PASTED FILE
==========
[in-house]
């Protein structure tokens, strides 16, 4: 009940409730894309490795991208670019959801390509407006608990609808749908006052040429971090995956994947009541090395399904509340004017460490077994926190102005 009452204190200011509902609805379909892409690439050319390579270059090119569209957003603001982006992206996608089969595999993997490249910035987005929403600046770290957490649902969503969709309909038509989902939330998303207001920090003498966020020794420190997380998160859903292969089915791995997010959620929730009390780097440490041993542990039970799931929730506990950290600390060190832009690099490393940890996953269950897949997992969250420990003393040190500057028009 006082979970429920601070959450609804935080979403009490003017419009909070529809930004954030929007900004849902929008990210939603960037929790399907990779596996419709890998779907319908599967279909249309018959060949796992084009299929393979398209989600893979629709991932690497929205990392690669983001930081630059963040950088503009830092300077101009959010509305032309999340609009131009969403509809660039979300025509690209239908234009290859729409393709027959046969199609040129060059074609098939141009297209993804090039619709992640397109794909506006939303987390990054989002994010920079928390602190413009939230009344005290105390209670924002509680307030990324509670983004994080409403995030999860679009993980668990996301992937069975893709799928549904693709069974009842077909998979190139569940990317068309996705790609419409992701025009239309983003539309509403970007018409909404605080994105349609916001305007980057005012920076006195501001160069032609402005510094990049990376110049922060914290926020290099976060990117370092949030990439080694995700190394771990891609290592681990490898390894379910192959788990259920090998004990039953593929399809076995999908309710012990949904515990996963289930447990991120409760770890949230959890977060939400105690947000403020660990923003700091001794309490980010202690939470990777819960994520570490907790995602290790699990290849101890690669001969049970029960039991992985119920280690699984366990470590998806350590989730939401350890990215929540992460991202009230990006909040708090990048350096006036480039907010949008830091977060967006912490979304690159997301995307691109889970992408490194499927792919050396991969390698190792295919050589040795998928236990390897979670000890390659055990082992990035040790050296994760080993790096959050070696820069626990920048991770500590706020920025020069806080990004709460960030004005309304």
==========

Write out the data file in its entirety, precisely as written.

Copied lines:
[in-house]
């Protein structure tokens, strides 16, 4: 009940409730894309490795991208670019959801390509407006608990609808749908006052040429971090995956994947009541090395399904509340004017460490077994926190102005 009452204190200011509902609805379909892409690439050319390579270059090119569209957003603001982006992206996608089969595999993997490249910035987005929403600046770290957490649902969503969709309909038509989902939330998303207001920090003498966020020794420190997380998160859903292969089915791995997010959620929730009390780097440490041993542990039970799931929730506990950290600390060190832009690099490393940890996953269950897949997992969250420990003393040190500057028009 006082979970429920601070959450609804935080979403009490003017419009909070529809930004954030929007900004849902929008990210939603960037929790399907990779596996419709890998779907319908599967279909249309018959060949796992084009299929393979398209989600893979629709991932690497929205990392690669983001930081630059963040950088503009830092300077101009959010509305032309999340609009131009969403509809660039979300025509690209239908234009290859729409393709027959046969199609040129060059074609098939141009297209993804090039619709992640397109794909506006939303987390990054989002994010920079928390602190413009939230009344005290105390209670924002509680307030990324509670983004994080409403995030999860679009993980668990996301992937069975893709799928549904693709069974009842077909998979190139569940990317068309996705790609419409992701025009239309983003539309509403970007018409909404605080994105349609916001305007980057005012920076006195501001160069032609402005510094990049990376110049922060914290926020290099976060990117370092949030990439080694995700190394771990891609290592681990490898390894379910192959788990259920090998004990039953593929399809076995999908309710012990949904515990996963289930447990991120409760770890949230959890977060939400105690947000403020660990923003700091001794309490980010202690939470990777819960994520570490907790995602290790699990290849101890690669001969049970029960039991992985119920280690699984366990470590998806350590989730939401350890990215929540992460991202009230990006909040708090990048350096006036480039907010949008830091977060967006912490979304690159997301995307691109889970992408490194499927792919050396991969390698190792295919050589040795998928236990390897979670000890390659055990082992990035040790050296994760080993790096959050070696820069626990920048991770500590706020920025020069806080990004709460960030004005309304």